Alaska's Fiddling Poet
His nine CDs of old-time Appalachian-style string-band music include two for children.
His ten books consist of eight full-length poetry collections, a memoir about his life as a touring artist, and a volume
of acrostic poems for kids.
A former college professor with an MFA in Creative Writing, he's been a visiting writer at nearly 100 colleges and universities,
a visiting artist at over 230 schools in 33 states, and has led workshops from Alaska to Maine.
As a performer, he's played from the Kennedy Center Millennium Stage to Berkeley's Freight and Salvage, occasionally
as a soloist, more often as leader of one of his ever-changing troupes of nationally recognized musicians.
Here's more about the music, the writing, the children's programs, and how they're all coming together under the broader
umbrella of Nomadic Productions.
Recent highlights? Here's his essay in the Sept./Oct. 2015 issue of Poets & Writers magazine.
December 27, 2015 -January 1, 2016, Ken played the amazing Woodford Folk Festival in Australia.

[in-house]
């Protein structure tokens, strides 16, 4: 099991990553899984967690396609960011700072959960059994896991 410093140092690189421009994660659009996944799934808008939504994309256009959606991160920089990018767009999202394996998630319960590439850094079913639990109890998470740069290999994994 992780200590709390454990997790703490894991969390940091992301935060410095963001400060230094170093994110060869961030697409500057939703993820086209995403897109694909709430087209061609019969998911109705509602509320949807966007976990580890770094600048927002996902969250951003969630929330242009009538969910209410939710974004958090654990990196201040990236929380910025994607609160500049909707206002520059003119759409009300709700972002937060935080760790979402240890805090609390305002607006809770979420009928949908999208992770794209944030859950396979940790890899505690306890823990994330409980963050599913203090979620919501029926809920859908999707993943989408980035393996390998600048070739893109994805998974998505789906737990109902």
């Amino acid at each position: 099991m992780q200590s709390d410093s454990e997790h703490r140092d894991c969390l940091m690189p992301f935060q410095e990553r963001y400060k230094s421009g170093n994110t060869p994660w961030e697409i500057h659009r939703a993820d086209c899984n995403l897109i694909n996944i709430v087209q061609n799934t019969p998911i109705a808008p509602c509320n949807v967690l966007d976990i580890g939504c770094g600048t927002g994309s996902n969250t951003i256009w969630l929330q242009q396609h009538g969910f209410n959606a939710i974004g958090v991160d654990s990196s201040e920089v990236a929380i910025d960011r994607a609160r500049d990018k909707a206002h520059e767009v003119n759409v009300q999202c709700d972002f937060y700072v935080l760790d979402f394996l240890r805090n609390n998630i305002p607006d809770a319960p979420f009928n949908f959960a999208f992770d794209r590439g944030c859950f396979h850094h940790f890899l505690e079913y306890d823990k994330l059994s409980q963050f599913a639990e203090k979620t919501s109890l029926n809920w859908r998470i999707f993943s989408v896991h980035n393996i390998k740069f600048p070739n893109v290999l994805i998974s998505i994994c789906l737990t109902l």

March 1, 2017, Ridgeway Press of Roseville, Michigan released Ken's seventh full-length poetry collection. And January
2018, they've released his eighth, which is a sequel. January 2019, they'll be releasing his ninth, the third in the series.
Below, a pair of 8 1/2-minute video samplers featuring eight acts from his 2016 and 2017 Manhattan to Moose Pass roots
music variety shows, an evening he produces annually in conjunction with January's APAP conference in NYC. In the middle,
Ken Waldman with Riley Baugus--more about those two over here.
What's the latest? Here are links to three videos from the 2018 variety show. First, eight (or nine) versions of the fiddle tune,
Greasy Coat, which opened the show. Next, the 8 1/2-minute video sampler. Then, Ken Waldman's own showcase set. The
evening features the kinds of accompanists Ken Waldman brings on tour. Want even more video? Right here, here, or here.
"He brings his instruments, a few fellow musicians, and his poems about surviving a plane crash (locals once called him
"a walking dead man"), watching grizzlies feed in a garbage dump, and other adventures in the forty-ninth state."
The New Yorker
". . . might tempt you to plan a road trip with a journal under one arm and a fiddle under the other."
“Like a Ken Burns movie . . . Always recommended.”
“Picture William Carlos Williams behind a dogsled. Walt Whitman jamming with the Carter Family.”
The State, Columbia SC
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